FOMO can quickly turn to fear FOMO can quickly turn to fear\images\insights\article\forest-mist-fall-small.jpg February 20 2024 February 16 2024

FOMO can quickly turn to fear

Inflation data reminded us this week that we're not out of the woods yet.

Published February 16 2024
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The inflation genie likes it out of the bottle. The Fed has a dual mandate, but right now, for the first time since the 1980s, the market cares about inflation more than jobs. CPI came in uncomfortably strong for January. Why? Housing is the main reason. The thorniest item in the inflation basket is owner’s equivalent rent, which jumped to 6.9% year-over-year, vs. 4.4% for residential rent. Keeping rates high would only seem to make matters worse, though, if the problem is an insufficient supply of houses. Producer prices and import prices rose uncomfortably as well, further dashing hopes for a May rate cut. Meanwhile the other sticky inflation component—wages. The Employment Cost Index rose at a 3.5% annualized rate in the fourth quarter. Renaissance Macro points out that this is the lowest number since mid-2021, and, taken together with labor productivity growth about 1.5%, this suggests that inflation is on track to meet the Fed’s target. For Yardeni, there is no sign of a second wave of inflation. Excluding shelter, he notes, CPI is right in the Fed’s target range. Meantime, with the economic bust in China, commodities are soft, which helps keep inflation at bay. But, in whack-a-mole fashion, a recent concern is gasoline futures, which have risen 12% over the past 10 weeks. The CPI and the PCE provide very different inflation rates right now, with core CPI at a 3.7% annualized rate over the past 6 months vs. core PCE at 1.9%. Indeed, while core PCE, the Fed’s preferred measure, suggests the Fed is on track to meet its target, other measures of inflation, such as median, trimmed-mean and sticky CPI tell a different story. These are up in the 4-6% range still, with Gavekal arguing that untamed inflation is the main risk over the next year or two, not recession.

Meanwhile, consumers are in a fine mood. The January retail sales report was a dud. Weak in itself, it brought with it downward revisions to November and December’s numbers. Weather may have been the culprit, with an assist from soft commodity prices (since sales are in nominal terms). For Renaissance Macro, these factors, together with quirks of seasonality, mean there is little reason to worry too much about the report. BAC, emphasizing the downward revisions to November and December data that accompanied the weak January number, mentions the soft handoff that last quarter gave to this one. It’s not all grim, though. Tight inventories give a cushion to the news. Then, too, if a recession were in the offing, we’d expect to see higher gas prices than we do at present. Furthermore, the Consumer Health Index rose in December on the strength of real wage growth and improved household balance sheets. Per the New York Fed’s consumer expectations survey, a growing percentage of consumers (34%, best since Sept. 2020) expect to be better off in one year, while a decreasing percentage (11%) expect to be laid off in the next year. (Until I lose my job, you’ll see me at the mall!) Consumer free cash flow—a measure of disposable income after accounting for food, energy and debt servicing—has been rising of late. (You know, I haven’t bought a new pair of shoes in months.) Before recessions, it usually falls. With elevated mortgage rates disrupting the real estate market, housing remains a sector to watch. Evercore ISI's homebuilders survey fell when mortgage rates went above 7.75%. Unless we revisit those levels, Evercore thinks homebuilders will be fine. Home prices rose faster post-pandemic than they did during the housing bubble of 2002-2006. The cause then was strong demand; this time, it’s limited supply that’s to blame. Currently, housing starts are just below long-term demographic demand. Authorized but unstarted building permits are quite high, so maybe there’s hope for those who have been frozen out from the market.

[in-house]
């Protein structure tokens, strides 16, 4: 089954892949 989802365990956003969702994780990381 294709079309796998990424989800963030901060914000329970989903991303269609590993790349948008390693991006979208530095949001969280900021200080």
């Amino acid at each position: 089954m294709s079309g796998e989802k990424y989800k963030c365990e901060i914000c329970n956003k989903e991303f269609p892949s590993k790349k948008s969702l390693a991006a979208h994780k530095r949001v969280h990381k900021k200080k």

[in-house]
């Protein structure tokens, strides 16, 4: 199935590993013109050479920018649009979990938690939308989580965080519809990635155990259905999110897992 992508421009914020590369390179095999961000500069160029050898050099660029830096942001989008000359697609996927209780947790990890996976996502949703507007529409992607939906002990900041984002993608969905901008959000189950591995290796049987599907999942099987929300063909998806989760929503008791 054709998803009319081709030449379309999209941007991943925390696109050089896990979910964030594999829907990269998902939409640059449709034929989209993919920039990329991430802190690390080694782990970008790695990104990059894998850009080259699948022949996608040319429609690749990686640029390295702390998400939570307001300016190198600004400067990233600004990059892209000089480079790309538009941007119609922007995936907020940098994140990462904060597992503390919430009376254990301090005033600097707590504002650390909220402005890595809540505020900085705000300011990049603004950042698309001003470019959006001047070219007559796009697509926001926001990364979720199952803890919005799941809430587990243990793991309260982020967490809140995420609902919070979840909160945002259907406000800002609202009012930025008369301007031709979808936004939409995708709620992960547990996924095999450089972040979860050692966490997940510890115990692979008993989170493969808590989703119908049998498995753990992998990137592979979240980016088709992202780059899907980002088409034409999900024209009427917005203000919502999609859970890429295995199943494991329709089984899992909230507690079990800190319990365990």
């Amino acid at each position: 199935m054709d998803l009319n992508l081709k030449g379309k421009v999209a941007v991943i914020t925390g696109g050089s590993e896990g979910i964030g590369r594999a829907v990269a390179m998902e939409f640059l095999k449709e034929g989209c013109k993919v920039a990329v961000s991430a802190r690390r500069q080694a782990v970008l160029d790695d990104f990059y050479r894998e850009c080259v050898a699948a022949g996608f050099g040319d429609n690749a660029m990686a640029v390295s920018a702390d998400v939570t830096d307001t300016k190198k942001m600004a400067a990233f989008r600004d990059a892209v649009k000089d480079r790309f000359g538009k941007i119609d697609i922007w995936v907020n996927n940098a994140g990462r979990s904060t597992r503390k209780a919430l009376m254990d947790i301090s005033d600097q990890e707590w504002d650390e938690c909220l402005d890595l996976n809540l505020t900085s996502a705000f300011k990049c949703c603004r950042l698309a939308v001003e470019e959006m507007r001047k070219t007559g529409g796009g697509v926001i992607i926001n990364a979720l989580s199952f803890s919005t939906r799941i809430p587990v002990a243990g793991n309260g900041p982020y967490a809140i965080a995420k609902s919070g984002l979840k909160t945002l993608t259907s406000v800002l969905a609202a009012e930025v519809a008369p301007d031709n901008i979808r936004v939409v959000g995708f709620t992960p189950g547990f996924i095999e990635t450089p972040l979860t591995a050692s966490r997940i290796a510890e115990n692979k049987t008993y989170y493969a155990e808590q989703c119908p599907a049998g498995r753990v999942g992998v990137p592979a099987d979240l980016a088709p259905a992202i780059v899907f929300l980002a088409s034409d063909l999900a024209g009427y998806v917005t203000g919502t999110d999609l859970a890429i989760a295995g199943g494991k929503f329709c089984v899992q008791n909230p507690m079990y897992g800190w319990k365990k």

FOMO in stocks but fear in bonds? The solid recovery from Tuesday’s CPI-driven selloff, with small caps in particular re-asserting themselves, reveals a market able to shrug off interest-rate worries—for now, anyway. Breadth continues to haunt the market, with half of the S&P 500 down for the year despite the rally to yet another record high this week. Maybe there’s a glimmer of hope there, with FactSet saying that fourth quarter earnings look set to grow faster for the “S&P 493” than for the Magnificent Seven. Earnings season has indeed been strong, with 10 of 11 sectors beating estimates. For Strategas, there is simply too much uninvested cash to see selloffs turn into something worse. Even bond fund flows have been very strong so far this year—about $9 billion per week, which is well above average. Piper Sandler, noting that bonds and stocks haven’t been this negatively correlated in a quarter century, says that the biggest upside and downside risk to equities comes from the bond market. We’re back well above 4% on the 10-year Treasury, a mark that has spelled trouble for the equity market in recent months. We were reminded this week of what can happen in a momentum-driven market when data disappoints. As Evercore ISI put it, the market’s response to the CPI report was FOMO turned to Fear. The good news is that rate cuts are now better priced. Some even said the Fed’s next move would be to hike. No way. It’s an election year!